It had been four months since I’ve had any sort of grooming. Four months! That is a long, long time to go ungroomed, au naturale,
unfettered and free with my pores flapping in the breeze. I feel a
little bit like a hippie stereotype–not the pretty kind of hippie with
long, shining hair down to her waist, interwoven with flowers, garbed
(because hippies are “garbed”) in floaty layers of undyed cotton, eating
organic vegetables and petting deer in the golden sunshine. No, I’m the
kind of hippie that smells like hashish and has dirty toes and who
knows what’s going on in my underpants? You don’t want to know. At
least I’m a vegetarian. An ungroomed vegetarian.
I moved away from my battery of aestheticians–the
guy who does my hair, the lady who does my eyebrows (and my mustache),
the lady who does my girl waxing, the lady who does my nails. And I
have only just realized how awfully spoiled and terrible and expensive
that sounds. At least I’m not getting facials every week and a massage
and reiki energy work and my ass accupunctured
and my colon massaged and my chi read, right? Yeah, okay, yes, I’m high
maintenance anyway. Yet, I moved away from my beloveds, and I gave it
all up. I just didn’t want to start all over again. I spent years
finding professionals, and that kind of effort is exhausting. I didn’t
know that I’d find anyone to match up to the team I had assembled, who
kept me looking–well, as good as I ever get.
months, though, and it started to kill me. My hair in my face, not
knowing where my bangs ended and my giant eyebrows began. My hands
raggedy, my mustache long enough to twirl as I laugh evilly, and I
had, generally, just let myself go and I needed to not be gone, any
more. I needed to feel like myself again, and not a wreck. I needed to
not be a schlub
in my pajamas who doesn’t care what she looks like and has given up
hope and life and is sinking slowly into despondency. For me–for a lot
of people, I think–how I feel about myself, how I feel,
is very much in correlation with how I take care of myself. If, in
fact, I take care of myself. Not doing it–not keeping up with my
eyebrows means I am not keeping up with my sanity, you know? I am a walking, talking, ungroomed cliche of a girly girl, and I’m comfortable with that.
I finally started to research hairdressers and salons and manicure places and waximifiers,
and as it turns out, Salt Lake City and its surrounding areas are not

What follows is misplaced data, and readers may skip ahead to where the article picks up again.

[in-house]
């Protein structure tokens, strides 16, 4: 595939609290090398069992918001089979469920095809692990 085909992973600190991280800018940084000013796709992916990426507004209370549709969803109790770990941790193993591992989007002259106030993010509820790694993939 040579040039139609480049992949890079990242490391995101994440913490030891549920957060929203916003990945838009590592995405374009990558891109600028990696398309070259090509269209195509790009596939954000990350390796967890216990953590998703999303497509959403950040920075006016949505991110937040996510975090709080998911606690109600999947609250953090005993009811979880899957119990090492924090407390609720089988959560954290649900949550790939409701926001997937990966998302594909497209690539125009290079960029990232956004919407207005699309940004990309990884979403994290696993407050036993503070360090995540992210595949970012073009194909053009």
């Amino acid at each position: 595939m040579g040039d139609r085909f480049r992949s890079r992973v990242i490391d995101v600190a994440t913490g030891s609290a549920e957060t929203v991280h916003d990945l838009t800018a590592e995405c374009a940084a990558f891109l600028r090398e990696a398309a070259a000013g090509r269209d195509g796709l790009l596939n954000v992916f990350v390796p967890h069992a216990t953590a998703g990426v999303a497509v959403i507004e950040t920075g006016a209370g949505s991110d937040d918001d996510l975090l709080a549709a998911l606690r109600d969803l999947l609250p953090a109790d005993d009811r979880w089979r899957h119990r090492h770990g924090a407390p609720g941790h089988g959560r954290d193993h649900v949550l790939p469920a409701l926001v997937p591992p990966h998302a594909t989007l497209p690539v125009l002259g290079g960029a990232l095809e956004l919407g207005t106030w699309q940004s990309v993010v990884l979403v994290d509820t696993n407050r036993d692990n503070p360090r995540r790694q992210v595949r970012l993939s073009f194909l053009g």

big on the yelp.com-style community sites, where you go to find
brutally honest (wildly varying) opinions from customers. Okay, fine.
Allure.com has a salon directory and–well, no, not for Utah. Citysearch?
No reviews. The Best of Utah, from the alternative weekly is out this
week–and no. Nothing. Websites. How do businesses stay in business
without having a web presence? If you go by the Internet, there are no salons in Utah. And yet, people go around, with haircuts on their heads and eyebrows and things.
smart thing to do would be to ask people. Except that I am not good at
going up to people and screaming OH MY GOD I LIKE YOUR EYEBROWS WHERE
DID YOU GET THEM DONE? That tends to make people nervous. Maybe it
would work better without the screaming. I will have to try that! I
bet I would get arrested less.
I kept poking around the Internet,
hoping that someone would magically come up with a website that says
“Good eyebrows this way!” and I was despairing, and then E’s mom saved
the day. Her sister does hair, and also eyebrows, and she has cute hair
and eyebrows, and oh, I am saved. I am saved by a morning of coffee and
gossiping and snacky
things and laughing and my hair is wrapped in foils and my eyebrows are
waxed, ow, and the scissors come out and she hasn’t let me look in the
mirror, but I finally get to, and I am adorable. My
hair is short and cute and red and black and my eyebrows are clean and
just those small things are large enough to make me feel like myself
again, when I didn’t even realize how far gone I had been.